Intima: A Journal of Narrative Medicine is a literary journal dedicated to promoting the theory and practice of Narrative Medicine, an interdisciplinary field that enhances healthcare through the  effective communication and understanding between caregivers and patients. Our name Intima has a specific resonance in the field: Narrative Medicine defines itself as the intimate interface between two people, one as healer, one as being healed, who both yield and gain from the experience of the clinical encounter.

 The word intima itself has an anatomical reality: It is  the infinitesimally thin layer lining a blood vessel, where the vehicle and its cargo meet, speeding blood to the heart and brain, an apt analogy for narrative as we define it.

Intima was created in 2010 by a group of graduate students in the Master of Science program in Narrative Medicine  at Columbia University; the first issue of Intima was Fall 2011. Some seven issues later, Intima has attracted writers in the literary and medical fields from around the world. In a recent issue, for example, our contributors have included a psychology professor at the University of Warsaw, a bone cancer survivor from Boston, a nursing student at Northeastern, a professor of visual communication at Ryerson University in Toronto, Ontario, and a patient advocate from Huntsville, Alabama.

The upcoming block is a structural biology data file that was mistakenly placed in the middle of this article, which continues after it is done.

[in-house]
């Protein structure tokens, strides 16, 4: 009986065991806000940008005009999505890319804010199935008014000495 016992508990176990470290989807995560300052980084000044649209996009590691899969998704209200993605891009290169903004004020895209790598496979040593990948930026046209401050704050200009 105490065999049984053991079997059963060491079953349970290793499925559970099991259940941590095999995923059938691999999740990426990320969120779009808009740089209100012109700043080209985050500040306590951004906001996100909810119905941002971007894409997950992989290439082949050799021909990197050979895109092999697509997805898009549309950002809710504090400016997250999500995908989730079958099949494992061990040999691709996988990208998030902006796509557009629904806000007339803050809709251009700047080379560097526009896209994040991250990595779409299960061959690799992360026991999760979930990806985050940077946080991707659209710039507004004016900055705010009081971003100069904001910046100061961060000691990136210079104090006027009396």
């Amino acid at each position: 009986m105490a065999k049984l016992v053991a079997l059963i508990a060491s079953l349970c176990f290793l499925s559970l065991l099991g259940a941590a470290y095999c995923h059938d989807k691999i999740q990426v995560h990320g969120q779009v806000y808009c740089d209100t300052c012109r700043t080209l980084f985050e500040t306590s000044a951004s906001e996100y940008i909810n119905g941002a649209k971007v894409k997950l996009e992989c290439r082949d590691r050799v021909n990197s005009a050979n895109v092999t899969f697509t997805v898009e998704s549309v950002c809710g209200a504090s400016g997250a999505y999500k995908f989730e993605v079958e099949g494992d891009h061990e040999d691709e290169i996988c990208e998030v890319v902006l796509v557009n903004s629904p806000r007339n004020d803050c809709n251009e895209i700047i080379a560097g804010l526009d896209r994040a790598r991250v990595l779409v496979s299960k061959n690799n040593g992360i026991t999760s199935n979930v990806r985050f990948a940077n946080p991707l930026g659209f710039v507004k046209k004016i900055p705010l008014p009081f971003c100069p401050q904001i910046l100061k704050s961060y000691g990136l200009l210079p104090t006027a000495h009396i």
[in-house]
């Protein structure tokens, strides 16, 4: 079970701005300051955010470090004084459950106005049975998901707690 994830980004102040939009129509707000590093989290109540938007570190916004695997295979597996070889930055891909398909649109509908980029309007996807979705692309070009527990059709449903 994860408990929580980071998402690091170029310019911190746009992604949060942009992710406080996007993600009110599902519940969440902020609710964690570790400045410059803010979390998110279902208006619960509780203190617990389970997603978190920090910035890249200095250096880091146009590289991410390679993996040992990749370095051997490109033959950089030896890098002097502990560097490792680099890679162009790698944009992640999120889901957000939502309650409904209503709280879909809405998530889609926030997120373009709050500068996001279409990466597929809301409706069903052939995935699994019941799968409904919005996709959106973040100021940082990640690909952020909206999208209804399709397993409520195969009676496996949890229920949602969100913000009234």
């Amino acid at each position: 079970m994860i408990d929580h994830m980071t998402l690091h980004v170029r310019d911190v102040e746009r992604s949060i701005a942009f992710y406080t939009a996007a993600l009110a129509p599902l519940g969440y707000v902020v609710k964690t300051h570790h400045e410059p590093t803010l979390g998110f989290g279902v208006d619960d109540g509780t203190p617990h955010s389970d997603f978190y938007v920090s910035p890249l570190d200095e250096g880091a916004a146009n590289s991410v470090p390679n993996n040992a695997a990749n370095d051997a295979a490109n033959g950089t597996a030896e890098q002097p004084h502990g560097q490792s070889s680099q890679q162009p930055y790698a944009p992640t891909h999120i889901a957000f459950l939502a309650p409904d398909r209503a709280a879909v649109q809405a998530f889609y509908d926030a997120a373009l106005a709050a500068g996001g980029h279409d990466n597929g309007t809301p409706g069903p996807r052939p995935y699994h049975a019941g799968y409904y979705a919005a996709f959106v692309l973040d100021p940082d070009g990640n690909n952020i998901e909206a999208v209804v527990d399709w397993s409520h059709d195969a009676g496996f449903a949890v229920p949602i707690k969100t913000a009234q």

In addition to our two issues a year, Intima hosts Twitter chats (#intimachat). Recent ones were with writer Louise Aronson, Sayantani DasGupta reflecting on her TedX Talk on Narrative Humility, and 33Charts's Bryan Vartabedian, a professor of pediatrics at Baylor. Crossroads, a weekly blog post written by contributors and editors, reflects how Narrative Medicine themes in the current issue reflect back on our Archives.

The Art of Anatomy by Khalil Harbie.  Intima , Fall 2013

The Art of Anatomy by Khalil Harbie. Intima, Fall 2013

Intima has also established a foothold in the health humanities world through its annual essay contest. The first  was judged by Susannah Cahalan, author of the New York Times bestseller Brain on Fire: My Month of Madness. Participants responded to a quote by Virginia Woolf: "There is, let us confess it (and illness is the great confessional), a childish outspokenness in illness; things are said, truths blurted out, which the cautious respectability of health conceals. About sympathy for example—we can do without it." That powerful quote served as a nexus between creativity and moving illness narratives.

We also host readings at New York City’s Bowery Poetry Club. These nights allow contributors and audience members a sense of involvement  with the work published in the Intima.